When transitioning from defence into building up towards a goalscoring opportunity, Lazio look to play out from the back, with ball-playing defenders such as Acerbi able to invite pressure from opponents, particularly opponents who enforce a high press and use this to find teammates in space to play the ball through the lines. This is a risky tactic, but one which is effective due to Radu and Acerbi’s tactical and positional intelligence.
Lazio and Atalanta are similar in many ways tactically in defence, with their back threes spreading wide when their wing-backs push forward to attack, covering the gaps on the wings. However, Lazio’s centre backs are perhaps a bit more adventurous, with the back three often booming forward to join in the attack, unsettling the opponents with an overload of numbers in attack. Centre backs such as Radu are versatile and able to play a smart ball into the box, where Lazio look to overload in numbers, in the hope the ball will fall to one of their players in terms of a numerical advantage.
Lazio do, however, change their defensive approach based on their opposition. They often play a high press in order to win the ball back fast, through their forward line of Ciro Immobile and Correa. However, they often also operate in mid-block, looking to either force the opposition into long passes, which Lazio know they are comfortable in winning aerially or forcing them short to press. This defensive strength and physicality has meant they can cope in either system.
Lazio’s build-up play and attacking versatility
When discussing Lazio’s build-up play, it is important to focus on two key players to their system, Sergej Milinković-Savić and Luis Alberto. As a box to box player, Milinković-Savić is vital to Lazio’s system being effective, with his attacking and defending ability making him vital to key parts of Lazio’s tactical system. Milinković-Savić’s defensive duties have increased in more recent seasons, as Inzaghi recognised the need for one of his central midfielders to be able to play the role of Lucas or Alberto in their absence on or off the pitch.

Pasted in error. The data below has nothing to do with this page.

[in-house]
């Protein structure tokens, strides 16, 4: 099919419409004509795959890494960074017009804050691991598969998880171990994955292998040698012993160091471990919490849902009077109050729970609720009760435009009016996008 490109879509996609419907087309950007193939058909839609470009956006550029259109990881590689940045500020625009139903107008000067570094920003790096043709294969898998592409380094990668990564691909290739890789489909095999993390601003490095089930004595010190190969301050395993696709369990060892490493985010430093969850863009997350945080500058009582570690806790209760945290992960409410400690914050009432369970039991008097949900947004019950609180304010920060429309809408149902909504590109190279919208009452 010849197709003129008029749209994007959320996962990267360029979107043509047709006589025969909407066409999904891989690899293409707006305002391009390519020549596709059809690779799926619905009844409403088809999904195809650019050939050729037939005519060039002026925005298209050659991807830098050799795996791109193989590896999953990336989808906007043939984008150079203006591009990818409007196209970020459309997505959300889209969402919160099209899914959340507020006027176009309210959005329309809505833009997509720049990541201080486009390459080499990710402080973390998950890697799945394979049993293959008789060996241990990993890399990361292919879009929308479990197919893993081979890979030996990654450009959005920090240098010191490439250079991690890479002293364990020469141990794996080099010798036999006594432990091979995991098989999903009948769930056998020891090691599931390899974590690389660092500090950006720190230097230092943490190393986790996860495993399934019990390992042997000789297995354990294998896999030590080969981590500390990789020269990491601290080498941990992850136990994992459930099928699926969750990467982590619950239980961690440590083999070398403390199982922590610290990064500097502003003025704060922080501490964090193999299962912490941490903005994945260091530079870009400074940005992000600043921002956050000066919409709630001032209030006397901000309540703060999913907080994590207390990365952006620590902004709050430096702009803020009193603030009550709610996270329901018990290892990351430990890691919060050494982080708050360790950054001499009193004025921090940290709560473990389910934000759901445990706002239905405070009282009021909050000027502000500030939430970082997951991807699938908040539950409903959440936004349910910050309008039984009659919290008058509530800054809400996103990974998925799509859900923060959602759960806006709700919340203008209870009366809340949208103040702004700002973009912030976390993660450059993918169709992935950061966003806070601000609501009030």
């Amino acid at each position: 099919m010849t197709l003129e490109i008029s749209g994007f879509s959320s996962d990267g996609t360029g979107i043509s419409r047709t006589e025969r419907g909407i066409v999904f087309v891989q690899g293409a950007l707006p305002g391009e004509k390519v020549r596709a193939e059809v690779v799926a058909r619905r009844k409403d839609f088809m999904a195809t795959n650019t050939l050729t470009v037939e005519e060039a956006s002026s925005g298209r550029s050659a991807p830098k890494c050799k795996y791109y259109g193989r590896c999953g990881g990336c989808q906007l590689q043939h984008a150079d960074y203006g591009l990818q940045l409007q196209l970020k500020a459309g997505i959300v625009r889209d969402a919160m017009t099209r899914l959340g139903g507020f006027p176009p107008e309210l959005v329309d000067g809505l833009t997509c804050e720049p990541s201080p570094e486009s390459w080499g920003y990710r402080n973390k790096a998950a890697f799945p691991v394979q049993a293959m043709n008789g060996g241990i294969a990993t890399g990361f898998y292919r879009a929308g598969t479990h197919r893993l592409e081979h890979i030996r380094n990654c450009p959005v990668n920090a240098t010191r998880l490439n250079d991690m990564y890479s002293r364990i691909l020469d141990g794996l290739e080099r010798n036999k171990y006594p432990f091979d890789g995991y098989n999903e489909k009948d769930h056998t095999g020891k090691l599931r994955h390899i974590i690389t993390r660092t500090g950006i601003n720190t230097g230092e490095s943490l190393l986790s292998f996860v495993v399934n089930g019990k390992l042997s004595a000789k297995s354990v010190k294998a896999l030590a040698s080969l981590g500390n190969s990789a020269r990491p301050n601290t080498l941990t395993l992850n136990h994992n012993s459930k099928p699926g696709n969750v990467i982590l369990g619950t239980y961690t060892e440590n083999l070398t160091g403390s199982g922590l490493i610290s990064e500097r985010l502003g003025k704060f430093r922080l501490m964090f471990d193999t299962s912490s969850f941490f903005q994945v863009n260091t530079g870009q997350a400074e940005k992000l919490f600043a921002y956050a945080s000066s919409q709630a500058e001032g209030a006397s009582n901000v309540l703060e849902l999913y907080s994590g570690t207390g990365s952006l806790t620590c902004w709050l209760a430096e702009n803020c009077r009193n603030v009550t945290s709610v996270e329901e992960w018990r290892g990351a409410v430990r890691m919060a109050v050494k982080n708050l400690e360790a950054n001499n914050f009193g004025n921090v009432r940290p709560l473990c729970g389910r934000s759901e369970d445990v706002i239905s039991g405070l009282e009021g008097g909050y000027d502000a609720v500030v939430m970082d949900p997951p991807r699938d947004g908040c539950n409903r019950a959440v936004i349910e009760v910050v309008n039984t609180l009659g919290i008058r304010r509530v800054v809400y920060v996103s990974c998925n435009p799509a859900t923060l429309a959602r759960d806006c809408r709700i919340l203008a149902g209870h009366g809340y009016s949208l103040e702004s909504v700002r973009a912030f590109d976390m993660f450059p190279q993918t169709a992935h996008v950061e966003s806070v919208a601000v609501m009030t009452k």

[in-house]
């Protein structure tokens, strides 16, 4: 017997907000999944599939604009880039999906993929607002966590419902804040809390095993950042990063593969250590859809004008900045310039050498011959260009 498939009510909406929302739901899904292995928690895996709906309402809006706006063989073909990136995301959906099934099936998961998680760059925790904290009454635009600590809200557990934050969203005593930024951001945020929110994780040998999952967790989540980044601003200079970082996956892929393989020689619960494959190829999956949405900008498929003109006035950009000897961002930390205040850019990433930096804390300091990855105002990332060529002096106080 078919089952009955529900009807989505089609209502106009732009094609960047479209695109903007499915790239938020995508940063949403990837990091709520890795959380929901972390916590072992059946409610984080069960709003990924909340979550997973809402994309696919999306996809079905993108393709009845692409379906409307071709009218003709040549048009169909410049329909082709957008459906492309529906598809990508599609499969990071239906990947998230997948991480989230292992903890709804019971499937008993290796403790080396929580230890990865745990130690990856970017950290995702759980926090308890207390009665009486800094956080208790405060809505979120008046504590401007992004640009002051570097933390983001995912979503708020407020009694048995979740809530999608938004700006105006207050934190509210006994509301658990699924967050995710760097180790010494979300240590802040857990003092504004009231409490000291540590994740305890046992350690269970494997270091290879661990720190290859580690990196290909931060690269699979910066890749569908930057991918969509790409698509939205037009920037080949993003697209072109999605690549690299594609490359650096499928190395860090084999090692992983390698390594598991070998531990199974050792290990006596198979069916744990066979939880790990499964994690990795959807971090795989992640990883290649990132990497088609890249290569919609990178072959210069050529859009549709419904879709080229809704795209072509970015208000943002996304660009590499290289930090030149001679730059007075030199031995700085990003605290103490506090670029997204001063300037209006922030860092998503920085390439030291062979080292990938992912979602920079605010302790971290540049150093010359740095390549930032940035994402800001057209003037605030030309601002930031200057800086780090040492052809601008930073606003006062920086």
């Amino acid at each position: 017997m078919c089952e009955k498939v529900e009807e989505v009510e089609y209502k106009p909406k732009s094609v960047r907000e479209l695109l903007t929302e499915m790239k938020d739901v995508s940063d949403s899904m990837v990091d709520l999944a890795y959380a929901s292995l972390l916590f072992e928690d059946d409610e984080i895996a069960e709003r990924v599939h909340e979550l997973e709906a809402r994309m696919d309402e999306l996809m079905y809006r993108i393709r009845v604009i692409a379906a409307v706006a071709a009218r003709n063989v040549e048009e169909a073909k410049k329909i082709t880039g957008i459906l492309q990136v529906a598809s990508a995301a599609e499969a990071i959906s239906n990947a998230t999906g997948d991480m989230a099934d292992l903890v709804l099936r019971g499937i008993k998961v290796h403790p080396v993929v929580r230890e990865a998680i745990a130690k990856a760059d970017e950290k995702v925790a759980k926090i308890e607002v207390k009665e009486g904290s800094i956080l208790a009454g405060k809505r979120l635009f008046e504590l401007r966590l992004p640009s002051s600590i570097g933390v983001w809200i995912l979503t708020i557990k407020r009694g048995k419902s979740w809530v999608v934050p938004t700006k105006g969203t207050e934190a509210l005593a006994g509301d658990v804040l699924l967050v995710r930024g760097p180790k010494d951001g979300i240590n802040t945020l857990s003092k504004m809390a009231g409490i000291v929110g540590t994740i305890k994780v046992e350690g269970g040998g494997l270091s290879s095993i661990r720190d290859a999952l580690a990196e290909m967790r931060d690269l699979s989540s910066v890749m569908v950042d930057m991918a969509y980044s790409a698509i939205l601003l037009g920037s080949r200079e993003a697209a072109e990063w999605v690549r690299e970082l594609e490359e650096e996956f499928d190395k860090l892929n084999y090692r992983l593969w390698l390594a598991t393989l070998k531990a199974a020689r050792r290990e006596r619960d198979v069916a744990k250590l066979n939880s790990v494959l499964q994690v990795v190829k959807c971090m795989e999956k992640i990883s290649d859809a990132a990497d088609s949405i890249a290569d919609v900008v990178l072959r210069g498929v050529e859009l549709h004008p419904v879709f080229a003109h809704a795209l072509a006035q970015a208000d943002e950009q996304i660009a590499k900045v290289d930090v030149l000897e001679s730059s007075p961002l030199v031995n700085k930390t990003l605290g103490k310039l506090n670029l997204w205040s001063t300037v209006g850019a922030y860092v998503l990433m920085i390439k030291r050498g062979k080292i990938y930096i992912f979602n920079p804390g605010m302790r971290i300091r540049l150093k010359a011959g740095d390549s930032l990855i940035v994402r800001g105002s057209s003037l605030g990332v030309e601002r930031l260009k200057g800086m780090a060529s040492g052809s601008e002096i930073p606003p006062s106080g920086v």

Luis Alberto has also changed and adapted to a new style of play in order to fit into this system, with him slowly switching from a number 10 ‘trequartista-esque’ role, into more of a left ‘mezzala’ role now. This switch into deeper positions on the pitch allows Alberto more space and time to dictate the play on the pitch, finding the gaps in between the lines in the centre of the pitch, in a similar fashion to Gómez and his role for Atalanta.
Another key attribute and useful skill for Lazio is their players’ abilities to take shots from distance, with players such as Milinković-Savić being clinical finishers from distance. To put it simply, Lazio look to build play centrally, through Lucas, Alberto and Milinković-Savić, who will then look to press forward and find Correa and Immobile in spaces to find shots on goal. With Milinković-Savić being tall and physically imposing as well, this means Strakosha and Acerbi can easily rely on Milinković-Savić to win the long ball in the air, meaning they frequently dictate play in the centre of the pitch. This is an area Lazio will look to capitalise on and use effectively against Atalanta, as Atalanta often find themselves overloading on the wings and in half-spaces on the attack, and so a quick counterattack from Lazio could see Atalanta look vulnerable through the centre.